CDC lowers alert level for Covid-19 on cruise ships
As has been hinted in recent weeks, the US Centers for Disease Control and Prevention (CDC) has lowered its warning to go on a cruise ship.
The warning was changed from a level 4 to a level 3 warning from “very high” to “high”.
A Level 3 warning means those not fully vaccinated against Covid-19 should avoid cruise ship travel, but does not go so far as to warn against cruise ship travel for everyone.
The four warning levels are:
Level 4: Very high level of COVID-19
Level 3: high level of COVID-19
Level 2: Moderate level of COVID-19
Level 1: Low level of COVID-19
He made the change to his level of travel health notice based on two factors:
- Cumulative number of new crew cases of COVID-19 in the past 14 days
- Whether cases among crew members are increasing, decreasing, or staying the same.
A Level 3 warning means that the cumulative number of new cases of Covid-19 over the past 14 days is between 1,000 and 2,000, and the cumulative number of new symptomatic cases of Covid-19 over the past 14 days is between 500 and 999.
The drop in the CDC’s warning level was raised by Royal Caribbean executives during an earnings call with Wall Street investors on Feb. 4.
At the time, Royal Caribbean International President and CEO Michael Bayley said he expected the change: “We also believe that in the not-too-distant future, CDC Tier Four will be downgraded to tier three, and I think that will also be another positive move in the right direction.”
Cruise industry reaction
Immediately after the lowering of the warning, the Cruise Lines International Association (CLIA) issued a statement supporting the change.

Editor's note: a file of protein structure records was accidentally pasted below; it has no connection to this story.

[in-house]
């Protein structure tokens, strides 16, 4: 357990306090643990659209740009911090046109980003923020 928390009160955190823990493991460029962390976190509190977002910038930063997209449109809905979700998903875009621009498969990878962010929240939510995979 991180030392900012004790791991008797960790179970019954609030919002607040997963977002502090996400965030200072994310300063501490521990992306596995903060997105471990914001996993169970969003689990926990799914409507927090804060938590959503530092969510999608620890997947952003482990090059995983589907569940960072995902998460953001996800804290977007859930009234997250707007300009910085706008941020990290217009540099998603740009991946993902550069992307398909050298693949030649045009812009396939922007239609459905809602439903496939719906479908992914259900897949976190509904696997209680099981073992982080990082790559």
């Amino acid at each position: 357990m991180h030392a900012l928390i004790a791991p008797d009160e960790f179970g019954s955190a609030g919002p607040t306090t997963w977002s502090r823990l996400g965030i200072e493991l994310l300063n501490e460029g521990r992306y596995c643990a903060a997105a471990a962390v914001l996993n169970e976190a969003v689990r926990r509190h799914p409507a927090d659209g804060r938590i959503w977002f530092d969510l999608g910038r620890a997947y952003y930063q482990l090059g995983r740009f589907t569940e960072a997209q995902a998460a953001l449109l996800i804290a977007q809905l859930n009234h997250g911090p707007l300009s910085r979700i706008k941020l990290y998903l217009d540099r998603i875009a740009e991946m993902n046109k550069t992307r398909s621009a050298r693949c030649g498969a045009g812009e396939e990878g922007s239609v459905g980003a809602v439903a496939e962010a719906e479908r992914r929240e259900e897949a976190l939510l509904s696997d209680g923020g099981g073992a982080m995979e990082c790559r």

CLIA has been extremely vocal in its criticism of CDC policies toward the cruise industry recently, but said this new change is a “step in the right direction.”
“The Centers for Disease Control and Prevention’s (CDC) decision to lower the threat level of travel health notices for cruise ships is a step in the right direction and recognizes the leadership and effectiveness of health protocols and safety of the cruise industry that are unmatched by virtually any other business environment.”
CLIA pointed to the fact that the lowering of the warning is a direct result of the effective health protocols the cruise industry has used to mitigate the spread of Covid-19, “Cruise ships have medical facilities, d on-site isolation and quarantine, implement extensive response plans using private shore-based resources, and have created an environment where nearly every person is fully immunized.
“As a result, COVID-19 cases are very low, with the vast majority being mild or asymptomatic, making the cruise unrivaled in its multi-tiered approach to effectively mitigating COVID-19.”
A change after harsher words
The CDC lowered its warning for cruise ship travel less than a week after the cruise industry criticized the CDC’s updated guidelines.
On February 9, the CDC unveiled the terms of its voluntary Covid-19 program for cruise ships to follow. He was met almost immediately by backlash from cruise lines who saw him as out of touch with society’s current approach to Covid.
Despite the precipitous drop in Covid numbers on ships (and on land), the agency continued to urge the public not to travel by cruise ship for those fully vaccinated because, in their view, the chances of contracting the COVID on a cruise ship are “very high”.
CLIA went so far as to call out the CDC for being “unnecessarily discriminating” against the cruise industry.
CLIA also said that positive Covid cases on cruise ships have seen a dramatic decline lately, and that Covid cases on cruise ships are 80 times lower than on land in the United States.